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Chicago Criminal Defense Attorney
Former Cook County Felony Prosecutor

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Facing Assault Charges After a Quarantine Run to Your IL Sam’s Club?

We’re in tough times. People are scared and hunkering down with as much food and toilet paper as they can. So when stores don’t have the supplies that a person needs to keep their family safe, tensions rise.

If you’ve been shopping at grocery stores lately, you might have noticed police standing around. This is because here in Illinois, squad cars have been called to local Sam’s Clubs to enforce social distancing and control any situations that get out of hand.

These officers haven’t been “just standing around,” either. Video of shoppers during this pandemic resembles Black Friday shopping.

Shoppers who have engaged in fights are highly likely facing assault and battery charges, even when no one was harmed during the scuffle.

If you face these charges yourself, it’s important to know what you’re up against. A simple assault charge may severely limit you, even after this global pandemic is over.

Stay calm, and keep reading…

What Is an Assault and Battery Charge in Illinois?

Most people equate assault charges with bar fights or serious scuffles. In Illinois, however, you don’t have to lay a finger on anyone to be charged with assault. Here’s how Illinois state law defines assault: any action that puts another person in fear of battery.

A simple threat could be considered assault. You don’t have to go through with it. Just putting the thought out there, and putting someone in fear, is enough for the police to make an arrest — and right now, law enforcement isn’t messing around.

If you were to put your hands on someone, you might be charged with battery. Someone commits battery if they cause “bodily harm” to another person. Still, bodily harm isn’t always the standard. Engaging in any sort of “insulting, provocative, or unwanted physical contact” may be considered battery.

Furthermore, when aggravating factors are present (firearms, the victim was a police officer, etc.,) the defendant may face enhanced charges with higher penalties.

Penalties for Assault in Illinois

Chicago Assault Charges Defense

Penalties for assault and battery depend on the nature of the crime, whether aggravating factors were present, and the criminal history of the defendant.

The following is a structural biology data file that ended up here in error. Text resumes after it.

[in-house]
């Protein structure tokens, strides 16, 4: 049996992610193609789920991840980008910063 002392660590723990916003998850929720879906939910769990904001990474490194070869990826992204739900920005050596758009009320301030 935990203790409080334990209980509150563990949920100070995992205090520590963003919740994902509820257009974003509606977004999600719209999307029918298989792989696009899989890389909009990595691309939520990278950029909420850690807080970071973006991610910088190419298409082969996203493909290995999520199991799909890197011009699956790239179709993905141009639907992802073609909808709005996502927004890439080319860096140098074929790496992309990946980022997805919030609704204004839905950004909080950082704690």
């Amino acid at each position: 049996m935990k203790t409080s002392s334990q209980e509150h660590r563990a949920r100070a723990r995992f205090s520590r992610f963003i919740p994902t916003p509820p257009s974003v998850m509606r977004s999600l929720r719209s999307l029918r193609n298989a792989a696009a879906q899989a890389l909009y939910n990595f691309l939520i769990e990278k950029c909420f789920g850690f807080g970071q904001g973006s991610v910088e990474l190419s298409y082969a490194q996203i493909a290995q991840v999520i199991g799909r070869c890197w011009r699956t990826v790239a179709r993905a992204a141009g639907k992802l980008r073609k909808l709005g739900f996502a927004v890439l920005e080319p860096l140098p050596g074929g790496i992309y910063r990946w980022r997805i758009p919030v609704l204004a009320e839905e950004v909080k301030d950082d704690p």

• Simple assault is a Class C misdemeanor in Illinois. Offenders may face up to 30 days in jail and up to $500 in fines.
  • A simple battery charge is considered a Class A misdemeanor. Penalties are increased to up to one year in jail and plan on your fine doubling.
  • Aggravated assault or battery charges are felony crimes, although in some cases aggravated assault may be charged as a Class A misdemeanor.

Defense Strategies for Assault Charges in Illinois

Shopping at Sam’s Club or any grocery store over the last few weeks hasn’t been your ordinary trip to stock up, that’s for sure. That won’t be a valid argument in court — that your emotions got the best of you — though.

Not exactly. Illinois’ “crime of passion” laws only apply to really serious crimes like manslaughter or homicide. Telling a judge that you were angry at toilet paper shortages won’t get you a pass.

You can build a defense strategy, however, around self-defense or defense of property. Officers may not be able to understand the full story when they are called in to break up a fight.

 

While one person may look like the aggressor, they were just defending themselves. A judge may drop your charges (or give you probation) if they believe that you were just trying to protect your family.

When will you have your day in court? The answer isn’t so clear. Reach out to a criminal defense lawyer for information about how Illinois courts are handling lockdown. You may have more time than you think to build a strong defense strategy and avoid a conviction.

About the Author:

Andrew M. Weisberg is a former felony prosecutor who now serves as a defense attorney in the greater Chicago area. He has extensive experience in handling all types of criminal cases, from sex offenses and domestic violence to retail theft-related crimes, murder, and drug crimes.

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